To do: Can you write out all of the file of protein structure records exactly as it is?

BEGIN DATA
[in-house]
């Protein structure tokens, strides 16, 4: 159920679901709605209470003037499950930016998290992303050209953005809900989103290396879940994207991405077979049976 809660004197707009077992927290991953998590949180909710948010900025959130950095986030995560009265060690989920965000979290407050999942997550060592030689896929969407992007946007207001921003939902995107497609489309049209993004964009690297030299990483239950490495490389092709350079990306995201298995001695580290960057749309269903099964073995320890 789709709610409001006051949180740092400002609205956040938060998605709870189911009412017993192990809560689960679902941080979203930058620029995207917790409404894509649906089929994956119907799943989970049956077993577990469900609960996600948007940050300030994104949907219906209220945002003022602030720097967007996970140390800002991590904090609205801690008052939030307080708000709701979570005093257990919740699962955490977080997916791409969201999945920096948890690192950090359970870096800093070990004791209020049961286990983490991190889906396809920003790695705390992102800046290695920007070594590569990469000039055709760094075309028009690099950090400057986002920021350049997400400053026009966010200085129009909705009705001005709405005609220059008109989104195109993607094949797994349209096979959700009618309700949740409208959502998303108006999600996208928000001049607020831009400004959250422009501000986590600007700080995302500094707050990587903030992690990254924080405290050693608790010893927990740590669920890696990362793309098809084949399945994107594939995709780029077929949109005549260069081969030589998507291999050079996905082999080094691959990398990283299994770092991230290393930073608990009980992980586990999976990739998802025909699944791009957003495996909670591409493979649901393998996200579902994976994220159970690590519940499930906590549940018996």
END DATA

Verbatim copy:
[in-house]
């Protein structure tokens, strides 16, 4: 159920679901709605209470003037499950930016998290992303050209953005809900989103290396879940994207991405077979049976 809660004197707009077992927290991953998590949180909710948010900025959130950095986030995560009265060690989920965000979290407050999942997550060592030689896929969407992007946007207001921003939902995107497609489309049209993004964009690297030299990483239950490495490389092709350079990306995201298995001695580290960057749309269903099964073995320890 789709709610409001006051949180740092400002609205956040938060998605709870189911009412017993192990809560689960679902941080979203930058620029995207917790409404894509649906089929994956119907799943989970049956077993577990469900609960996600948007940050300030994104949907219906209220945002003022602030720097967007996970140390800002991590904090609205801690008052939030307080708000709701979570005093257990919740699962955490977080997916791409969201999945920096948890690192950090359970870096800093070990004791209020049961286990983490991190889906396809920003790695705390992102800046290695920007070594590569990469000039055709760094075309028009690099950090400057986002920021350049997400400053026009966010200085129009909705009705001005709405005609220059008109989104195109993607094949797994349209096979959700009618309700949740409208959502998303108006999600996208928000001049607020831009400004959250422009501000986590600007700080995302500094707050990587903030992690990254924080405290050693608790010893927990740590669920890696990362793309098809084949399945994107594939995709780029077929949109005549260069081969030589998507291999050079996905082999080094691959990398990283299994770092991230290393930073608990009980992980586990999976990739998802025909699944791009957003495996909670591409493979649901393998996200579902994976994220159970690590519940499930906590549940018996």